areas. Rural areas make up about 80% of the bus runs. Plus
the majority of the snow came in a short period of time from about 1 am
to 7 am, right at the time when the person making the call if schools will
be open or not is making their decision. From what I have been told,
the superintendents of each school district rotate duties on making the
call, that way some poor soul is not stuck waking up at 3 am every day
to see of school should be canceled or at least on a delayed start.
The way the weather is up here, you would almost have to wake up every
day, just to make sure. Even if the forecast does not call for much
snow, those weather forecasters have been known to be wrong! Of course
the road crews have been out all day and you would have a hard time telling
we have just picked up almost 12" of snow. Hwy. 41 just south of
Calumet actually had bare pavement this afternoon! The Lake Linden
snow movers have also been doing an excellent job. The banks are
getting pretty big, about 5 feet high now. A few more snows and I
bet the sno-go is seen on my street. I must be weird or something,
but I am still fascinated by that thing and the skill of the operator to
be able to put the snow right where he wants to. Good thing because
it can make a pile about 4 feet high and about 10 feet in diameter in a
matter of seconds. Not the guy you want to make angry!
I have yet to go for
a ride this week. I am hoping to get out both tomorrow and Thursday.
I was tempted to hop on the sled and at least play in some fields through
the fresh powder, but got caught up in other activities and looks like
I will have to wait until tomorrow and/or Thursday. I did drive the
truck to the trail cam to clear it off. It looked like someone had
been there before me, as there was no snow by the lens and there were some
foot prints in the snow in front too. If I were a smart person, I
would have looked at the image before making the trek over there!
The trail by the cam was in OK shape. It looked like it had not been
groomed yet today, but I cannot tell for sure. I have not been saying much
about the trails and the grooming because basically we are at the stage
where we have more than enough snow and it just boils down to traffic and
grooming. As far as grooming goes, they seem to be putting forth
a better effort than was made in past seasons. I can speak first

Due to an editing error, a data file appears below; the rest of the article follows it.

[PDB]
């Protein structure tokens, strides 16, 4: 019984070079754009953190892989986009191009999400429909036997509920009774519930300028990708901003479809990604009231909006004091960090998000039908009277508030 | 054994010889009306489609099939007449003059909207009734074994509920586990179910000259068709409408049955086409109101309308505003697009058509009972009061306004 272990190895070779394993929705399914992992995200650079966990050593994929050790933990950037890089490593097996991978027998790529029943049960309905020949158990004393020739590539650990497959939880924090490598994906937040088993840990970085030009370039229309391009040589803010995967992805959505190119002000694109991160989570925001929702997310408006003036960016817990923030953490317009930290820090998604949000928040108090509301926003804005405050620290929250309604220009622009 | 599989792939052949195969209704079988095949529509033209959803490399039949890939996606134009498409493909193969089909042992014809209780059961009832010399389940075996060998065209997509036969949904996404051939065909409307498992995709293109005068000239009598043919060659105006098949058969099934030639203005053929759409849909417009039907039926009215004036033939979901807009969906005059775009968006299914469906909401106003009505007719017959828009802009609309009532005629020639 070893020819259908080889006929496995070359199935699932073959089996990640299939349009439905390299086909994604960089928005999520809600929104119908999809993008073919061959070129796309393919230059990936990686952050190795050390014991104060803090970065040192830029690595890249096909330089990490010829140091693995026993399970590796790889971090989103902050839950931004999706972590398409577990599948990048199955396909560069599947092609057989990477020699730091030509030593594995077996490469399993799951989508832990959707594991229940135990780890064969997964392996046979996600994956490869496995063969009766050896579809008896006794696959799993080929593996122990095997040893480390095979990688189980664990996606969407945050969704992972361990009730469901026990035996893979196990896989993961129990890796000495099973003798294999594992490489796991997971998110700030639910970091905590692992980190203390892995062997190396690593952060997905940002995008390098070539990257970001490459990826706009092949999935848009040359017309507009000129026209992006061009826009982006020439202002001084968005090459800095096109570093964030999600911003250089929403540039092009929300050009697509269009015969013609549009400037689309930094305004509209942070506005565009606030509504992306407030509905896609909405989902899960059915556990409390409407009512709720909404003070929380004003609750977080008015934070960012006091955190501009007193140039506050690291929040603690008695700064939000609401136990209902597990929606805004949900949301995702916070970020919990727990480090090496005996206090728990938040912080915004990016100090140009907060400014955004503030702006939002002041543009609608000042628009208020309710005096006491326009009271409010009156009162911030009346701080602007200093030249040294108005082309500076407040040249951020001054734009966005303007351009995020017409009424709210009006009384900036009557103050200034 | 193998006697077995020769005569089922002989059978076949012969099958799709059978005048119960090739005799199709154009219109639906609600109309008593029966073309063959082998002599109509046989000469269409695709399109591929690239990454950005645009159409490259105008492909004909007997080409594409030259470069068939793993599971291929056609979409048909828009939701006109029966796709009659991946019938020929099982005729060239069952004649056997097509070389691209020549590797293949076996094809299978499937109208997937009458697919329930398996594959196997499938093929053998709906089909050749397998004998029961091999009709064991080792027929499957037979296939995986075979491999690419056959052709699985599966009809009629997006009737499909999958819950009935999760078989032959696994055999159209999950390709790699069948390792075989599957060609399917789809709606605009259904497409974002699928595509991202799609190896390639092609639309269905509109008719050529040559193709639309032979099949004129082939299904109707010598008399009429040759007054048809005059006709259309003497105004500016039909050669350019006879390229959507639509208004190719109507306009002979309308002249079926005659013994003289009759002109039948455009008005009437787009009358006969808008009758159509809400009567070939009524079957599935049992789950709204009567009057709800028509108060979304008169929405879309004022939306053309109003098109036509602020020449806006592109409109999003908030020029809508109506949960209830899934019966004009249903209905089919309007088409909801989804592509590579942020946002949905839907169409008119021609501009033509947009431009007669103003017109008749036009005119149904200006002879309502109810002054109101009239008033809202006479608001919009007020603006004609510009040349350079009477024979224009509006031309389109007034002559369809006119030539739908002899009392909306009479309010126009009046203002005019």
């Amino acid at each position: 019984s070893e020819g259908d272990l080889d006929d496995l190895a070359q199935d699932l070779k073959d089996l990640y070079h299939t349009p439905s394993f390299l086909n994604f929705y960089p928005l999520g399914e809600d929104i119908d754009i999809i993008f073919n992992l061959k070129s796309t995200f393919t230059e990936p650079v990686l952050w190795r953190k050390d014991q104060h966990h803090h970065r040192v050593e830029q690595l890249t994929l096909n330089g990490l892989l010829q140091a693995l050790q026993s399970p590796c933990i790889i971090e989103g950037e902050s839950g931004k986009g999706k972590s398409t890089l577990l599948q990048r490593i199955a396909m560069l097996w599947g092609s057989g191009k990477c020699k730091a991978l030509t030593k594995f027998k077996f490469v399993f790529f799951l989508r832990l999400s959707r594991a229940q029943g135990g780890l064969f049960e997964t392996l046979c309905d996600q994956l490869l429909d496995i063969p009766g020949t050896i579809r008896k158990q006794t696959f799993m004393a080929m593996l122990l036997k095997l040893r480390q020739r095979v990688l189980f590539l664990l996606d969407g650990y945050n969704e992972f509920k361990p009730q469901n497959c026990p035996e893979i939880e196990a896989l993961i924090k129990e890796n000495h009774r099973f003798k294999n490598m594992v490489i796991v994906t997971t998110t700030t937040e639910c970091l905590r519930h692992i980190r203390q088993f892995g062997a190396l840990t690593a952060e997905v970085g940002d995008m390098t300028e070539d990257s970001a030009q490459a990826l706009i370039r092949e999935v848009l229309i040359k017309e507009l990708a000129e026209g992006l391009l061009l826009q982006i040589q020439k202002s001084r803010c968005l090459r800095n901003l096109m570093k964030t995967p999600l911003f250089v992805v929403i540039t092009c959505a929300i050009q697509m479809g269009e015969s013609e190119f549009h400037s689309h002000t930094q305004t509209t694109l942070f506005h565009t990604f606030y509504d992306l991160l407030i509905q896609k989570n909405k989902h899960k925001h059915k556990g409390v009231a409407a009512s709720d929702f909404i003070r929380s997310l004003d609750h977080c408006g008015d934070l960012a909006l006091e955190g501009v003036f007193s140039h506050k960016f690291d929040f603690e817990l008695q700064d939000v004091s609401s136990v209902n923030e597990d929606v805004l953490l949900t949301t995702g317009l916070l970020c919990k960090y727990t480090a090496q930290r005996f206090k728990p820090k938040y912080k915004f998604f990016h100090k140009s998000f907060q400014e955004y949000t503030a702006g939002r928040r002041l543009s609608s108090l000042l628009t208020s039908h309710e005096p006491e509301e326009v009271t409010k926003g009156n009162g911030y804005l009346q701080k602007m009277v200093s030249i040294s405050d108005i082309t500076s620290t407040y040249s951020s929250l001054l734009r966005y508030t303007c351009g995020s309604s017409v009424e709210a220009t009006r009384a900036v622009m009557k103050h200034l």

hand for the groomer than runs the trails from Hancock to just south of
Mohawk and say that it seems to be gone over at least once a day.
The trail from Lake Linden to Gay seems to get it about twice a week and
the trail from Gay to Mohawk once or twice a week. The main trouble
spots continue to be on the main trail in and around Mohawk and also the
section of trail from Houghton to South Range. Those two spots are
the bottle necks in the system and that is the main reason they are always
so bad. I doubt that constant grooming of those areas would help
that much, but I do believe that the section up by Mohawk could get run
over more than it currently is. Just my 2 cents. I have also
gotten more than a handful of notes from folks that the trail from Ontonagon
to White Pine is also really bad. 2-3 foot moguls and some wonder
if it has ever been groomed. I have no clue what is going on down
there, but thought I would at least pass along the information.
I don't even have a
single picture to share with you, which seems almost criminal with the
snow we have just received, but to tell you the honest truth, I have not
had much opportunity to get some good quality snow shots. The hounds
and I went for a ski yesterday in the bush. I am going to stay away
from the school forest until the open house is over. I do not want
to get in the way of any further work they want to get done out there.
Plus, I am a little afraid that I might have angered the dozer operator
too and I am not sure if I can ski faster than that thing! But seriously,
I will be returning to ski there for sure soon. It is still my favorite
spot and the bush has too much snow in it now to try and break trail.
I actually did ok yesterday, but the poor dogs were really having a hard
time with it. Each step they sunk up to their bellies and would have
gone farther if the snow would have allowed. So unless I find a spot
that I can break open with my sled and be sure that no others will be out
there, then I will just stick to the school forest. Today we went
for a walk along the road at the Calumet Waterworks. Very pretty
with all the new snow, but they did not have as much as other areas further
away from the lake. One would think that the heaviest lake snow would
fall right near the shoreline, but in reality it falls a little inland
and especially in the higher elevations, especially on a day like today
when the winds were so strong. More snow is on the way, in fact it
could get interesting around here again this weekend and early next week.
I am at my deepest depth of the season so far, but am pretty confident
that it will get deeper before shallower. With that I will close
Good night from the Keweenaw..
A clarification to the February 2 Journal-
I need to make
a clarification to the journal of February 2. I misspoke when I said
that the bulldozing was done using tax payers money. I received the
following information this morning in a note from the school board president
bulldozing was paid for with money that was given to the school from Walmart.".
My apologies to you the reader and to the school superintendent for getting
that part of the story in error.
Sorry for the
long absence, but I was feeling a burn out coming on with all my activities
so I decided to take a mini vacation from the journal in hopes that my
batteries would be recharged and I would feel some excitement to write
a journal. I believe my few days off worked, because as the day went